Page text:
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A New Approach To Treating Hair Loss

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A new report highlights a novel way for doctors to replace thinning hairlines: transplanting leg hair.


The report, a study of two cases published in The Archives of Dermatology, describes a new procedure in which receding hairlines were restored by taking hair follicles from patients’ legs and grafting them to the head.


Men’s leg hair had successfully been transplanted before to the back of the head, but these are believed to be the first documented cases of leg hair being used to restore the hairline.




The procedure has the potential to restore the hairlines of millions of men with male pattern baldness, the most common cause ofhair loss and often an enormous source of stress. The condition, also called androgenic alopecia, typically begins at the hairline and eventually creates a horseshoe-shaped pattern of hair around the ears. It stems from a sensitivity — largely genetic — to the effects of hormones on hair follicles.


In traditional transplants, hair follicles are taken from an area that runs an inch or two above the ears and temples to the back of the head. Dermatologists can transplant follicles from this area – called the safe donor zone because hair follicles there are impervious to the hormones that cause hair loss – to the front of the head without worrying that the hair that grows from them will fall out.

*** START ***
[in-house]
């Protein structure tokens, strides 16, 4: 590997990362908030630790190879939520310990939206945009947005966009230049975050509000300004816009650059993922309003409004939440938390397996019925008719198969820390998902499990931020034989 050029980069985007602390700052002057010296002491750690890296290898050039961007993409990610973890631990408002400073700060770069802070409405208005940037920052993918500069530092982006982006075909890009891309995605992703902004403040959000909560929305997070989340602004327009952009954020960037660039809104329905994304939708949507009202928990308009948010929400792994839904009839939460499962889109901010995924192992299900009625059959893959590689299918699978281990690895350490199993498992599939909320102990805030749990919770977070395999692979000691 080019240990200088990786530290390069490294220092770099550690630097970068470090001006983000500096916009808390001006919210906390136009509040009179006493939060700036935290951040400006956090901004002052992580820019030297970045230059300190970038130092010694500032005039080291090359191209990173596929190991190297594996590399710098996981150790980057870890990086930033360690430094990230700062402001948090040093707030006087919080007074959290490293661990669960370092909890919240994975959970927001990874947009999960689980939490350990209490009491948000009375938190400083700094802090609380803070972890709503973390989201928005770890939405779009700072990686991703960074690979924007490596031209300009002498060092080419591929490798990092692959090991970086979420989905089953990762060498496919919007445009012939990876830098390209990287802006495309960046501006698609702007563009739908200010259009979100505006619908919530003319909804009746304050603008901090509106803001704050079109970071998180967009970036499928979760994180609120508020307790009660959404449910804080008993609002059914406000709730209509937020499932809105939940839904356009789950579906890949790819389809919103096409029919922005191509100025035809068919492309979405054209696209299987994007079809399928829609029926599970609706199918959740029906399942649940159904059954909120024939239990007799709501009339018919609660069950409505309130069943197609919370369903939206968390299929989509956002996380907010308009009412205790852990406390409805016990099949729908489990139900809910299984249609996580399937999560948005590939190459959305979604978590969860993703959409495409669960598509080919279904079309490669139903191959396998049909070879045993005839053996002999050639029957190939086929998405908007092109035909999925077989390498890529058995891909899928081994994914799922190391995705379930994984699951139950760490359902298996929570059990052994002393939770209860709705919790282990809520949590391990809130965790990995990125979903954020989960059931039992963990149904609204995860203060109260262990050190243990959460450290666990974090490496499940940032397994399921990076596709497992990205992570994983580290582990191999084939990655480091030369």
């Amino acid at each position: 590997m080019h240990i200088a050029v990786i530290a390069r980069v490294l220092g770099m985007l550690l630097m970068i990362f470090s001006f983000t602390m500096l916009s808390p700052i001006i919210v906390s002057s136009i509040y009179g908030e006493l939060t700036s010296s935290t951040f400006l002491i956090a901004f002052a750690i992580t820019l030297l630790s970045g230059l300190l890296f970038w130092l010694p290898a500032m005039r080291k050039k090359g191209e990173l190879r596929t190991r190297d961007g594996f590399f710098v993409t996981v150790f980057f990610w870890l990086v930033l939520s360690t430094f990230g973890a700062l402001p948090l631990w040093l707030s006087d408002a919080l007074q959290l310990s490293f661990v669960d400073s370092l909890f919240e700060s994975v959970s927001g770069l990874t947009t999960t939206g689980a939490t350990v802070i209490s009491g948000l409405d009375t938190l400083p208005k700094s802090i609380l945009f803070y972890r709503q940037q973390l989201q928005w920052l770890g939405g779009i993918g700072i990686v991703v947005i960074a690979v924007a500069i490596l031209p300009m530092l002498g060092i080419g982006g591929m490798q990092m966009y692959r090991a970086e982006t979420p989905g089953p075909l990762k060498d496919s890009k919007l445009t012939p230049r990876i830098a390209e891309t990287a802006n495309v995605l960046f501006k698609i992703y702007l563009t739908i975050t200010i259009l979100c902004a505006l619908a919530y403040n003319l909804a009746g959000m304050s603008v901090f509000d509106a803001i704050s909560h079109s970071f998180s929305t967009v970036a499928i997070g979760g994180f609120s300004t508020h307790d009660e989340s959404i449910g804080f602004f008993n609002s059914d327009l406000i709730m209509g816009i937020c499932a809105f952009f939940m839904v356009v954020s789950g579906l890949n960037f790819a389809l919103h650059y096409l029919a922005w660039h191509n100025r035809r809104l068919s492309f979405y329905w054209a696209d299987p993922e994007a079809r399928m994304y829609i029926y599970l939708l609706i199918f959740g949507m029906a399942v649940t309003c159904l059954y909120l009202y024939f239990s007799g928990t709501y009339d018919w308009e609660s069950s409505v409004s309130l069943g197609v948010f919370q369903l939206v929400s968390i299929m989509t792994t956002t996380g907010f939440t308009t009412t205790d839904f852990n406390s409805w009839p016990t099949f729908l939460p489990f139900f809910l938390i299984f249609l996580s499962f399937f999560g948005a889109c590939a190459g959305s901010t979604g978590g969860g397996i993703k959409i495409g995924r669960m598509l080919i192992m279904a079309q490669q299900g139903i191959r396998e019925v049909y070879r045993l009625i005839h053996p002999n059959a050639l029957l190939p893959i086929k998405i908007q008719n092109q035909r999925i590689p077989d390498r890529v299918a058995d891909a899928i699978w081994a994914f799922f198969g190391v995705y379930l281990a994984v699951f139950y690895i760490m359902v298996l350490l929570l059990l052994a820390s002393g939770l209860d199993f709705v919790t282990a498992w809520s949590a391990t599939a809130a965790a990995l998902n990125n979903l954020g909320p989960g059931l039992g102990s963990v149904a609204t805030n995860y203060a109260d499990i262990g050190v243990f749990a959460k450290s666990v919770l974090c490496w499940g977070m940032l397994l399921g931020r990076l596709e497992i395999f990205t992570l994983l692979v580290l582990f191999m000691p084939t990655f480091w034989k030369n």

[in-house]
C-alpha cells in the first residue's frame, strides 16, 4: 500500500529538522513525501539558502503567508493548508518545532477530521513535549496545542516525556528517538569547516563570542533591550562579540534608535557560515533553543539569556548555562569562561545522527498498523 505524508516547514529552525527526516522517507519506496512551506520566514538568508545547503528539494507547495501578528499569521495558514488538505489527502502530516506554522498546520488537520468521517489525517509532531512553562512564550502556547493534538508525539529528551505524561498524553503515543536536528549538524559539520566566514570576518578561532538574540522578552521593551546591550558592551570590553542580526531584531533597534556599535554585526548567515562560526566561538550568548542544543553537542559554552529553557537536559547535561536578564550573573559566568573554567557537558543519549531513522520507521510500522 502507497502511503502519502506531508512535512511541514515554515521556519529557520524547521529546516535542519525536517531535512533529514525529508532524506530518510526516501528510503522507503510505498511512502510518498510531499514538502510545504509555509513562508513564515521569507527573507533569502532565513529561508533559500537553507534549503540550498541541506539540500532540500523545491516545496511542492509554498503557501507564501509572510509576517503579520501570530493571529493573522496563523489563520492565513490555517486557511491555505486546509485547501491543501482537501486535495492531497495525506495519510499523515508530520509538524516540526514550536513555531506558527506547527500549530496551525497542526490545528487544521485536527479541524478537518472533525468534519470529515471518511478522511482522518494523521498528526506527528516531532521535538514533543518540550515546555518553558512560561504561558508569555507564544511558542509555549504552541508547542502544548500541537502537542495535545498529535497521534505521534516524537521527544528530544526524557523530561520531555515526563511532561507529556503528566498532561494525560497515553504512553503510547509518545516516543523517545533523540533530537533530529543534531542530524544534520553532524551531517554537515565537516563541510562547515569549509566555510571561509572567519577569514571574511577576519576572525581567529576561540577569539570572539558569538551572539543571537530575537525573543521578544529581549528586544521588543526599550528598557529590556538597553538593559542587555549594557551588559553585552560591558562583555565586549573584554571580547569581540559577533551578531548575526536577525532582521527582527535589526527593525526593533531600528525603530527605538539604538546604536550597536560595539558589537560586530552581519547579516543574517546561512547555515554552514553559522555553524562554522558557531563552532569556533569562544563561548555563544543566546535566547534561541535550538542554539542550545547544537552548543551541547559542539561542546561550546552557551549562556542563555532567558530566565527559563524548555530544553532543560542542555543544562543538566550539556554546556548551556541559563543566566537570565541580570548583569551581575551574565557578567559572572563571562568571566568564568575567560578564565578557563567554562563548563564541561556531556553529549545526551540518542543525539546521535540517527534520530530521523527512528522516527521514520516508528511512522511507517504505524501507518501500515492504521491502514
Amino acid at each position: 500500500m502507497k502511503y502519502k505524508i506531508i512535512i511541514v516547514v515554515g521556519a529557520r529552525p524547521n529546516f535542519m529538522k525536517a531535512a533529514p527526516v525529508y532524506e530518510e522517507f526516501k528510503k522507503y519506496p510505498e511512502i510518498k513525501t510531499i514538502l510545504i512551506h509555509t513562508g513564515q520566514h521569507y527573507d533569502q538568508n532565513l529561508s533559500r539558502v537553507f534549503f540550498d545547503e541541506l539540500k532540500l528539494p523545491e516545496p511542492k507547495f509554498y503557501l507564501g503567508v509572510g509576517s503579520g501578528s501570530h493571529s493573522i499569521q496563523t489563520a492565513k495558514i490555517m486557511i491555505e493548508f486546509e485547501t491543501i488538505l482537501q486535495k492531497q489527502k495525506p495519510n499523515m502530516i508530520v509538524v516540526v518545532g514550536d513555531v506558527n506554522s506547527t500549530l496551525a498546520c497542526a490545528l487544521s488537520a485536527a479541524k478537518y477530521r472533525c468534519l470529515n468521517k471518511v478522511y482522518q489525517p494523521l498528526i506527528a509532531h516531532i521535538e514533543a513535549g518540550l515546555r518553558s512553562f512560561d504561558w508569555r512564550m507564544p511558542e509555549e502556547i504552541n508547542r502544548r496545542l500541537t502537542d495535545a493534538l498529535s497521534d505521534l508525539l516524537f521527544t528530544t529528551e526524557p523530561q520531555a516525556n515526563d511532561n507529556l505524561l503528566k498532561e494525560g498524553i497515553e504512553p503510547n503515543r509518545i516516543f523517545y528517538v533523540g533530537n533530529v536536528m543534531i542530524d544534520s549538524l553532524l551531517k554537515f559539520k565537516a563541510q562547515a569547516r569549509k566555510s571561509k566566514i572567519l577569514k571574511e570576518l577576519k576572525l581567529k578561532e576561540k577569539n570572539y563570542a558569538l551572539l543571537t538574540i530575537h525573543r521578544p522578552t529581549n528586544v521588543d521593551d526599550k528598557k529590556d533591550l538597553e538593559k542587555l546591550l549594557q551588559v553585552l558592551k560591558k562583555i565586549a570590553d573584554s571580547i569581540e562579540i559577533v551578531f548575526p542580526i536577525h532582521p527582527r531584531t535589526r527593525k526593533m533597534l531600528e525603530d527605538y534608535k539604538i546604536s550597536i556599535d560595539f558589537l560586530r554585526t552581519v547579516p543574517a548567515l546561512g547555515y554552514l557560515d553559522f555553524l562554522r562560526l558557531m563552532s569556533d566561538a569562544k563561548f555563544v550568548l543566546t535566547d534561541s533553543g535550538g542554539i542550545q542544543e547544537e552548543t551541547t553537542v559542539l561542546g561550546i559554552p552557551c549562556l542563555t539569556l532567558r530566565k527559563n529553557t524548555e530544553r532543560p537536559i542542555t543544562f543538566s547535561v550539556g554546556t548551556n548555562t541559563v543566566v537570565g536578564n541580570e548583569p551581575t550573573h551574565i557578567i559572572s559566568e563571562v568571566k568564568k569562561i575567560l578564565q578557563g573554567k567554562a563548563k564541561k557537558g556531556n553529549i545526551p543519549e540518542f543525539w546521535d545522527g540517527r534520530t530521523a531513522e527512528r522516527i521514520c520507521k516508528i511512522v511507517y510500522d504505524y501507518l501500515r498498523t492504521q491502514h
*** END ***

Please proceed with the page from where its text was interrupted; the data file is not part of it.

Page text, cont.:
But hair that comes from the back of the head is typically much coarser than the fine hair that grows in front.


“If you look at a natural hairline, it’s very soft, like baby hair,” said Dr. Sanusi Umar, an associate instructor of dermatology at the medical school of the University of California, Los Angeles, and author of the new report. “The back of the head is where you find the thickest hair on the head. If you take that hair and use it in the hairline, it can end up looking harsh and pluggy, because the hair is too thick.”


Dr. Umar was inspired to develop the procedure in part from personal experience. In 1996, as a medical internist with thinning hair, he underwent a traditional hair transplant procedure but was unhappy with the results. “That inspired me to go into dermatology,” he said.


After reading a 2008 report showing it was possible for transplanted leg hair to survive and grow naturally on the back of a man’s head, Dr. Umar realized its potential to create softer, more natural-looking hairlines. “If you transplant leg hair on the head, it’s not going to start acting like head hair. It will still grow shorter and slower than scalp hair,” he said.


Complete hair loss article

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